It’s a well-known fact that Simeone improves his players over time – double training sessions and emphasis on taking responsibility for individual roles in his system ultimately go a long way.

That level of guidance and encouragement is perhaps what Morata needs, as a player who could react positively to tough love. Ever since the encouraging start to life at Chelsea, he’s always seemed withdrawn, frustrated and showing a severe lack in confidence.

“Morata is an important player for us – he’s compatible with the other three [strikers] and he gives us different possibilities since he’s a finisher striker.” – Simeone during a news conference last weekend.

When that’s the case, especially for forwards, it has an adverse effect on performance levels and can send the wrong signal to teammates. You could see they quickly lost faith in his finishing ability after a highlight reel of glaring misses accumulated over time.

He’s a proven striker in Spain and can prove a much-needed arrival from Griezmann’s perspective – the World Cup winner is their creative fulcrum but has his off-days too. Their playing style suits him in a similar way to Costa, where he’d be the outlet that can either be utilised to link-up play with his back to goal, or finish off moves on their counter-attacks.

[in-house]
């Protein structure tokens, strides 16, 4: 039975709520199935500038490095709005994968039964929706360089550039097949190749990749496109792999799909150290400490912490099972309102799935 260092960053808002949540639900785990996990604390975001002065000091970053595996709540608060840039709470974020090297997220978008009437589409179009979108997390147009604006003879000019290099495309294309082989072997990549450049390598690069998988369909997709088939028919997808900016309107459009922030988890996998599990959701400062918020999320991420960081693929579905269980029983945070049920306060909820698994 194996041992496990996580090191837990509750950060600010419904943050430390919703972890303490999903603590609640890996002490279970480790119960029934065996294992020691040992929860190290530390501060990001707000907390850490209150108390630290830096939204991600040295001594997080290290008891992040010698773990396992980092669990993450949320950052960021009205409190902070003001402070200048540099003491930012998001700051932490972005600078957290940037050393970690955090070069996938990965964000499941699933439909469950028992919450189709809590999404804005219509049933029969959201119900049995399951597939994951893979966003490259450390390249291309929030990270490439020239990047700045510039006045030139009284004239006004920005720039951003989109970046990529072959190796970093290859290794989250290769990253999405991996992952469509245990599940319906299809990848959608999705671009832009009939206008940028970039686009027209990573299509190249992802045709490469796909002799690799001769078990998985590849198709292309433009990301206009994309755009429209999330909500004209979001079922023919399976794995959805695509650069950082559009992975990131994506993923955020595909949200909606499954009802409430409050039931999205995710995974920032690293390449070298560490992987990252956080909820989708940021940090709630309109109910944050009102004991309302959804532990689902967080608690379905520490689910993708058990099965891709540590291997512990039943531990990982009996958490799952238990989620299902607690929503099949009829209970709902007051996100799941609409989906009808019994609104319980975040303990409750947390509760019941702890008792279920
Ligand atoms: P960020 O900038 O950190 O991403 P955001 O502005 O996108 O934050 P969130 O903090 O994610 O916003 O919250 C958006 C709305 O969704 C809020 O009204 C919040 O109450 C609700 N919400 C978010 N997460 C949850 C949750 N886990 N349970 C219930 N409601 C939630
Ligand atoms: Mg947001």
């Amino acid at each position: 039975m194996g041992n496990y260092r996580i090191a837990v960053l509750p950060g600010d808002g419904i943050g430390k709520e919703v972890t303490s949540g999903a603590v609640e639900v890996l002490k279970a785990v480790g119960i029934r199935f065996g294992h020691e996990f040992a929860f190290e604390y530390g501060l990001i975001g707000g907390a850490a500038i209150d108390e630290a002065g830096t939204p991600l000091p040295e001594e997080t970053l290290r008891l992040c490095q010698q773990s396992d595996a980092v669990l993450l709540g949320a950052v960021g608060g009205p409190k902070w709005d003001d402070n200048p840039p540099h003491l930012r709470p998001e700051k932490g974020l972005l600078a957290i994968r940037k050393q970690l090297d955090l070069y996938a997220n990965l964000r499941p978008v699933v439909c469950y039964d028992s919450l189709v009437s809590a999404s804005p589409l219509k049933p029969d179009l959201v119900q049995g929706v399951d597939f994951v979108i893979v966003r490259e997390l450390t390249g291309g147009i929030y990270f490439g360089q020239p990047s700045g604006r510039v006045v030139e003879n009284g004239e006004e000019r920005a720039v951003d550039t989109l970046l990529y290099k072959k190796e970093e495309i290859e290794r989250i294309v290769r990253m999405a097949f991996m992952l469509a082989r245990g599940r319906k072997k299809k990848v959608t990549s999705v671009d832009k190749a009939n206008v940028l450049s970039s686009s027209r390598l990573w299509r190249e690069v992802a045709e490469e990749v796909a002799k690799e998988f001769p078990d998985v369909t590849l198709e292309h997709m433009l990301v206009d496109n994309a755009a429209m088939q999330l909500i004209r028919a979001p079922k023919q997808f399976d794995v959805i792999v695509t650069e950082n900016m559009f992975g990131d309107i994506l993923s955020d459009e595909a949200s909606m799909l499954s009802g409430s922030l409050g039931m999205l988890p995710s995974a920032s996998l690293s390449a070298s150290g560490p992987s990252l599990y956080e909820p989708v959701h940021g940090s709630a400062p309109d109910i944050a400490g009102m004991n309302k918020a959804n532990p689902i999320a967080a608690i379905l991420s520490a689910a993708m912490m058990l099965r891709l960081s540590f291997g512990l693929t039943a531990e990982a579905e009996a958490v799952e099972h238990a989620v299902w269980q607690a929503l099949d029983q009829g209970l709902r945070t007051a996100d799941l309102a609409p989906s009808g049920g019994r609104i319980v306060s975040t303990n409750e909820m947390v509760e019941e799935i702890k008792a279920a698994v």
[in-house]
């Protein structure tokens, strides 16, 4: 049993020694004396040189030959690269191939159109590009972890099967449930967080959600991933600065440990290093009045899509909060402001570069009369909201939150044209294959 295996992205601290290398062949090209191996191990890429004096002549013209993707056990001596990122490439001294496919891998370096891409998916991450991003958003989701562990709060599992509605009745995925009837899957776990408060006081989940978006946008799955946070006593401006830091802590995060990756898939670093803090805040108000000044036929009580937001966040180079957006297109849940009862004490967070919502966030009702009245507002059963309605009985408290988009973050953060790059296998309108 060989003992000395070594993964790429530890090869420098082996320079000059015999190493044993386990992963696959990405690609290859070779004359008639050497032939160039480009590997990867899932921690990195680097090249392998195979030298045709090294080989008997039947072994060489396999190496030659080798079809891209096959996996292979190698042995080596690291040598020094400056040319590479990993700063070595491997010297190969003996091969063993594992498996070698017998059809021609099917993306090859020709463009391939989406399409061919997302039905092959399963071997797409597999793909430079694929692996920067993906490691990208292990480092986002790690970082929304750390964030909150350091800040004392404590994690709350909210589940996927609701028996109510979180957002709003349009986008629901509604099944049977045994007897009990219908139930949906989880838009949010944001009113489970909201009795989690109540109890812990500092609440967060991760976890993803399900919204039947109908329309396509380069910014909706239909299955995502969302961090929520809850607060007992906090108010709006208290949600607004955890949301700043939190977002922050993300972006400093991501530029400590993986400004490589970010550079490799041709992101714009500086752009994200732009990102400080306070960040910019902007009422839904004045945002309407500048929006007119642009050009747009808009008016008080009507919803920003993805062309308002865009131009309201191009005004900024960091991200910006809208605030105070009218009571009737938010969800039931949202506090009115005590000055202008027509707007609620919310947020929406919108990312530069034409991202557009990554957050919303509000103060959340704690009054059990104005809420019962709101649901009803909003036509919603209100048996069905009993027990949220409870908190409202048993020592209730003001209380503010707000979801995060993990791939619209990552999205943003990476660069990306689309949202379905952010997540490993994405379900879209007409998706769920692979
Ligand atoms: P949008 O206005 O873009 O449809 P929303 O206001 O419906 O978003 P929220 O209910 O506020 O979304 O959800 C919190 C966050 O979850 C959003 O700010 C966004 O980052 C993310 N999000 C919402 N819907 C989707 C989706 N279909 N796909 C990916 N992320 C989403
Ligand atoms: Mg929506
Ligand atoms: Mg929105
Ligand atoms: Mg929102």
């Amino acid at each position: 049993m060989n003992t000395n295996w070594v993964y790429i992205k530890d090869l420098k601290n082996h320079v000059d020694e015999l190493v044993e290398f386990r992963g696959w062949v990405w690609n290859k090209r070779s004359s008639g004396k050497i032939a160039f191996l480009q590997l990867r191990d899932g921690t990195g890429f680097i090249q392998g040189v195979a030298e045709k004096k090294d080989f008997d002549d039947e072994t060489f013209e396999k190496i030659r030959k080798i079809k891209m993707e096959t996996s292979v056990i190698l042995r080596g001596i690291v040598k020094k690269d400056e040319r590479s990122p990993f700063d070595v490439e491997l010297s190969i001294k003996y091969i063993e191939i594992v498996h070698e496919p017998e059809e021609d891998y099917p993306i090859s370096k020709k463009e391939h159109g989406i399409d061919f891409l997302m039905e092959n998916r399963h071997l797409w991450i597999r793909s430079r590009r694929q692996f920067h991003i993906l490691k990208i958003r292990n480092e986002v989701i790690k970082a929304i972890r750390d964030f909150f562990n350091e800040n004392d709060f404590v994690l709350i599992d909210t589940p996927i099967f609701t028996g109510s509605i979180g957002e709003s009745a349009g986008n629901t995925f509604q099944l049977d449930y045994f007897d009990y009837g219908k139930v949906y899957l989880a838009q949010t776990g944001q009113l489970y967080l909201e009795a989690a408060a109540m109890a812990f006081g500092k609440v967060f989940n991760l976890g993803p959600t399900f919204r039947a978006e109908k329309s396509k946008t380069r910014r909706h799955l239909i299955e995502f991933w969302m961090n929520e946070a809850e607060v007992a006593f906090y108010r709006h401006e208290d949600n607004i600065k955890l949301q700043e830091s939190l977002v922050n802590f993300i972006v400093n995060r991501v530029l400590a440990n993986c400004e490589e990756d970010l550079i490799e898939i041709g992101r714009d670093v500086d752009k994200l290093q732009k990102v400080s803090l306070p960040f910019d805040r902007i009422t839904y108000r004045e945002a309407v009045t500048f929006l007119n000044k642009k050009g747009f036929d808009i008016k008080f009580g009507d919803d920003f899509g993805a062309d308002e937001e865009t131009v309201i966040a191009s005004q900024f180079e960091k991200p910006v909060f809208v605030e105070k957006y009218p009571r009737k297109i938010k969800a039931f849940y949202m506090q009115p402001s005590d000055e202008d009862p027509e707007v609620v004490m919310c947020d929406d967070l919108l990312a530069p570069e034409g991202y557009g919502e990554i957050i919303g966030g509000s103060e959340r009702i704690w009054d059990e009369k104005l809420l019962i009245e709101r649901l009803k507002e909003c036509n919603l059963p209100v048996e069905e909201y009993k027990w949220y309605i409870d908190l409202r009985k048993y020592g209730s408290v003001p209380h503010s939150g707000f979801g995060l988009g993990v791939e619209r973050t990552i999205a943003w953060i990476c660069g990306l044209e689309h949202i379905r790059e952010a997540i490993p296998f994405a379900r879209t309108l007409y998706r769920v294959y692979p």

Atletico, despite their reputation for being overtly defensive, do create clear-cut opportunities and just now need to piece it altogether. Simeone may have a selection headache to ponder in a few weeks’ time, as Correa’s improved form of late coincides with Costa’s proposed return.

It could mean he uses a 4-3-3 to accommodate all three forwards, or use Correa and replace one of the bonafide strikers down the flanks. It all combines to make for some interesting potential, ahead of a key stage in Atletico’s campaign.

Six points behind leaders Barcelona in the title race with a tough test to come against Serie A champions Juventus in the Champions League last-16: it doesn’t get easier from here. Morata and co must embrace it.